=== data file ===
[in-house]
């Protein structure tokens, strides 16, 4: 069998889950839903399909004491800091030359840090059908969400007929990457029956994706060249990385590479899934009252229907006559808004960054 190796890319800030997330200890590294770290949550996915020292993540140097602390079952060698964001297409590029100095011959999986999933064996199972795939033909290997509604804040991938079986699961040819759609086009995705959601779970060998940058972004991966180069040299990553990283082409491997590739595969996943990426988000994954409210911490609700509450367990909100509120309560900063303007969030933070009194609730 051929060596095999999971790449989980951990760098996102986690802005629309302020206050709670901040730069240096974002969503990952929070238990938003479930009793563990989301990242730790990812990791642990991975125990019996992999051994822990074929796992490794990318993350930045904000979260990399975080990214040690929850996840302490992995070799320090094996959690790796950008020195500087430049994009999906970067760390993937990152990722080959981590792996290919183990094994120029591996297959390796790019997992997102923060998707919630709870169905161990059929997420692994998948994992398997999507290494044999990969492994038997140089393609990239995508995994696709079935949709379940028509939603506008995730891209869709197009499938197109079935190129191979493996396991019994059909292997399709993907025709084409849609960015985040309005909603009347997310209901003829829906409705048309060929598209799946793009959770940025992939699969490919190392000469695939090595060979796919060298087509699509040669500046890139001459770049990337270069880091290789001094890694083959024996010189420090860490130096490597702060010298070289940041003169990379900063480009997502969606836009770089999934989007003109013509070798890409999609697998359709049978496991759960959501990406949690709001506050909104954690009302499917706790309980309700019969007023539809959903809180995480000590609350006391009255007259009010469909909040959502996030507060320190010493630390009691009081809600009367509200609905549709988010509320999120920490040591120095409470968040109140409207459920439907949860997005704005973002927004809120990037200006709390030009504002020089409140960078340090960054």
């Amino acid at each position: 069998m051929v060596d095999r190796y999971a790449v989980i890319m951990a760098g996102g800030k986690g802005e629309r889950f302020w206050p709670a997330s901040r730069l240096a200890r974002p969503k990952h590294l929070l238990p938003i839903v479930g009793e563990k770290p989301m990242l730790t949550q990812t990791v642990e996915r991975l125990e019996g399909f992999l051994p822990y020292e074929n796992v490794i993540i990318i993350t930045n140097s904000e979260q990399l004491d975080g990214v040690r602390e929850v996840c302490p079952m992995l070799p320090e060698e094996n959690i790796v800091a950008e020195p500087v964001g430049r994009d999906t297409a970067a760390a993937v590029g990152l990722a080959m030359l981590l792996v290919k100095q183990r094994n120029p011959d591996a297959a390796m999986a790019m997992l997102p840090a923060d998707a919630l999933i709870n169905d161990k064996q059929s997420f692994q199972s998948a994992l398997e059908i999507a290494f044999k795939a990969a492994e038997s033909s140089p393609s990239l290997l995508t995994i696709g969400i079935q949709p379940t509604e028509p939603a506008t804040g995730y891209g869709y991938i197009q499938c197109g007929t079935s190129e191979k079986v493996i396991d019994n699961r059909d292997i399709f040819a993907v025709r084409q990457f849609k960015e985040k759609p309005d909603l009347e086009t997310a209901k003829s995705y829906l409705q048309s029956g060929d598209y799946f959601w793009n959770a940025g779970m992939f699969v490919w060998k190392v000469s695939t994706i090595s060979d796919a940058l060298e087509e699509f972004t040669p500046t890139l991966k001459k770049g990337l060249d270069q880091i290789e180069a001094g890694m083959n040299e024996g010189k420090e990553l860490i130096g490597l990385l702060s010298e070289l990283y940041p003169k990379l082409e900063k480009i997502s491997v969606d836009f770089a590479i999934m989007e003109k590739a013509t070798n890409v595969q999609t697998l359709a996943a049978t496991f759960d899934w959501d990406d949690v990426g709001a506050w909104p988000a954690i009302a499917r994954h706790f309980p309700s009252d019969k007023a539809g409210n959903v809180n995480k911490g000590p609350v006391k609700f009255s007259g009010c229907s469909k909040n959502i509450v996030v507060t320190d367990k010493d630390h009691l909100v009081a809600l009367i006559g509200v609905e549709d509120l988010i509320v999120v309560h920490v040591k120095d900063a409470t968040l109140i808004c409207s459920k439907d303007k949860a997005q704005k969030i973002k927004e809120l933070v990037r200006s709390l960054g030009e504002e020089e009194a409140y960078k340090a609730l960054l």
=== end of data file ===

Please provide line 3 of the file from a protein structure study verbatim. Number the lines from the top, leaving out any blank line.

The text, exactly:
């Amino acid at each position: 069998m051929v060596d095999r190796y999971a790449v989980i890319m951990a760098g996102g800030k986690g802005e629309r889950f302020w206050p709670a997330s901040r730069l240096a200890r974002p969503k990952h590294l929070l238990p938003i839903v479930g009793e563990k770290p989301m990242l730790t949550q990812t990791v642990e996915r991975l125990e019996g399909f992999l051994p822990y020292e074929n796992v490794i993540i990318i993350t930045n140097s904000e979260q990399l004491d975080g990214v040690r602390e929850v996840c302490p079952m992995l070799p320090e060698e094996n959690i790796v800091a950008e020195p500087v964001g430049r994009d999906t297409a970067a760390a993937v590029g990152l990722a080959m030359l981590l792996v290919k100095q183990r094994n120029p011959d591996a297959a390796m999986a790019m997992l997102p840090a923060d998707a919630l999933i709870n169905d161990k064996q059929s997420f692994q199972s998948a994992l398997e059908i999507a290494f044999k795939a990969a492994e038997s033909s140089p393609s990239l290997l995508t995994i696709g969400i079935q949709p379940t509604e028509p939603a506008t804040g995730y891209g869709y991938i197009q499938c197109g007929t079935s190129e191979k079986v493996i396991d019994n699961r059909d292997i399709f040819a993907v025709r084409q990457f849609k960015e985040k759609p309005d909603l009347e086009t997310a209901k003829s995705y829906l409705q048309s029956g060929d598209y799946f959601w793009n959770a940025g779970m992939f699969v490919w060998k190392v000469s695939t994706i090595s060979d796919a940058l060298e087509e699509f972004t040669p500046t890139l991966k001459k770049g990337l060249d270069q880091i290789e180069a001094g890694m083959n040299e024996g010189k420090e990553l860490i130096g490597l990385l702060s010298e070289l990283y940041p003169k990379l082409e900063k480009i997502s491997v969606d836009f770089a590479i999934m989007e003109k590739a013509t070798n890409v595969q999609t697998l359709a996943a049978t496991f759960d899934w959501d990406d949690v990426g709001a506050w909104p988000a954690i009302a499917r994954h706790f309980p309700s009252d019969k007023a539809g409210n959903v809180n995480k911490g000590p609350v006391k609700f009255s007259g009010c229907s469909k909040n959502i509450v996030v507060t320190d367990k010493d630390h009691l909100v009081a809600l009367i006559g509200v609905e549709d509120l988010i509320v999120v309560h920490v040591k120095d900063a409470t968040l109140i808004c409207s459920k439907d303007k949860a997005q704005k969030i973002k927004e809120l933070v990037r200006s709390l960054g030009e504002e020089e009194a409140y960078k340090a609730l960054l």